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Abstract / Description of output
Virulence traits are essential for pathogen fitness but whether they affect microbial performance in the environment, where they are not needed, remains experimentally unconfirmed. We investigated this question with the facultative pathogen Listeria monocytogenes and its PrfA virulence regulon. PrfA-regulated genes are activated intracellularly (PrfA "ON") but shut down outside the host (PrfA "OFF"). Using a mutant PrfA locked ON (PrfA*) and thus causing the PrfA regulon to be constitutively activated, we show that virulence gene expression significantly impairs the listerial growth rate (μ) and maximum growth (A) in rich medium. Deletion analysis of the PrfA regulon and expression of PrfA* in a mutant lacking all PrfA-regulated genes indicated that the growth reduction was specifically due to the unneeded virulence determinants and not to pleiotropic regulatory effects of PrfA ON. No PrfA*-associated fitness disadvantage was observed in infected eukaryotic cells, where PrfA-regulated virulence gene expression is critical for survival. Microcosm experiments demonstrated that the constitutively virulent state strongly impaired L. monocytogenes performance in soil, the natural habitat of these bacteria. Our findings provide empirical proof that virulence carries a significant cost to the pathogen. They also experimentally substantiate the assumed, though not proven, key role of virulence gene regulation systems in offsetting the cost of bacterial virulence outside the host.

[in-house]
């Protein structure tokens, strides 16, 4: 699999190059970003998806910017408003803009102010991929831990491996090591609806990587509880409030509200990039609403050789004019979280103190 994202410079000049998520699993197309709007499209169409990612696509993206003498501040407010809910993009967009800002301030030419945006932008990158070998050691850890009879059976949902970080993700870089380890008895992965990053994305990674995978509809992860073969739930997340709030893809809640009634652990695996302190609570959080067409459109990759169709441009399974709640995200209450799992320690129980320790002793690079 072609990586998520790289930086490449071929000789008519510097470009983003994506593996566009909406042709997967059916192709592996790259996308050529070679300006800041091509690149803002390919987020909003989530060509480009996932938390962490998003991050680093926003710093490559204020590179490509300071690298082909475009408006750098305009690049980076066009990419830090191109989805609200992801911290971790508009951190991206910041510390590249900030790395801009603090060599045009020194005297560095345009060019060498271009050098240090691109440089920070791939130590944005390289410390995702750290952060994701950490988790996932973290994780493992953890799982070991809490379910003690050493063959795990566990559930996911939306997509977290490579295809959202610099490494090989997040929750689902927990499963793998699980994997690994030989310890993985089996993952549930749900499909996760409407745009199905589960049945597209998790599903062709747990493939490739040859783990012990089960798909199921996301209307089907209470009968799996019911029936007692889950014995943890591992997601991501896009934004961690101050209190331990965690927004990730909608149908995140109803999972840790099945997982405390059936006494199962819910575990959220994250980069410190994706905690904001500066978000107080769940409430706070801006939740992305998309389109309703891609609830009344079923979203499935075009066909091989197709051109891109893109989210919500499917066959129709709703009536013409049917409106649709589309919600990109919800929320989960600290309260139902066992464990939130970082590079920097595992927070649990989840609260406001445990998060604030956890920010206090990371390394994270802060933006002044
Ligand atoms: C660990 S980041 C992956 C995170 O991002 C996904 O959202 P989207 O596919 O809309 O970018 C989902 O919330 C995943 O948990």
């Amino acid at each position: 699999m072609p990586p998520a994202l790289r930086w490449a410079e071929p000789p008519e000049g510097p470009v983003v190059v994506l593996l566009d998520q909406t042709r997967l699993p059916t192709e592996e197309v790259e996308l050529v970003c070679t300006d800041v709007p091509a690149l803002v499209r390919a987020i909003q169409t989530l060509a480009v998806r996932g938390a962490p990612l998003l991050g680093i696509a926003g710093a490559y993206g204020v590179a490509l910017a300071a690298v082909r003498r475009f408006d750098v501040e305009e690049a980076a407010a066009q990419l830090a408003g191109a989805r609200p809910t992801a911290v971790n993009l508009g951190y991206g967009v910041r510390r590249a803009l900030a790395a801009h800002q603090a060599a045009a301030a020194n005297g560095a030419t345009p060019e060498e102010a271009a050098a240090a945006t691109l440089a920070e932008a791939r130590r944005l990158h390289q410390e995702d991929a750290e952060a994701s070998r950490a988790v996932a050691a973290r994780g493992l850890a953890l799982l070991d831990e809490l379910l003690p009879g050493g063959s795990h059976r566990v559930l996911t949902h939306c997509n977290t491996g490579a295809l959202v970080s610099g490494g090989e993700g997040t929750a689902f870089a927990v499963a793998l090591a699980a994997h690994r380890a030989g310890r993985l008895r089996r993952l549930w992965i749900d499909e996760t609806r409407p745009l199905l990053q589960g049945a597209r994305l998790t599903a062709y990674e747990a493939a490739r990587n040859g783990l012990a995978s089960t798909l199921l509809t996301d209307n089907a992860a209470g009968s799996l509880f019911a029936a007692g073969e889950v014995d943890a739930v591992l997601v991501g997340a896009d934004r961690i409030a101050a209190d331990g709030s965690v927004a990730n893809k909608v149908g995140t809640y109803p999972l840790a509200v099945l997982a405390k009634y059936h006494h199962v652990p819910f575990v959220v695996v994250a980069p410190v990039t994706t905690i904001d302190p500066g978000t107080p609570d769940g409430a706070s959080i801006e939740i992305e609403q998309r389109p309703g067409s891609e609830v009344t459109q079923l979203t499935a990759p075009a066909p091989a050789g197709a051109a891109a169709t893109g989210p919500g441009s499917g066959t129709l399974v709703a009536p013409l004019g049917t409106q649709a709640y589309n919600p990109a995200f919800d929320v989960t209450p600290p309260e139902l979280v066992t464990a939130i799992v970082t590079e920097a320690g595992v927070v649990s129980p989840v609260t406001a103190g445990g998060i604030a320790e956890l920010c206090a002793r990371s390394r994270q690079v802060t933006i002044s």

Keywords / Materials (for Non-textual outputs)
- Cost of virulence
- virulence regulation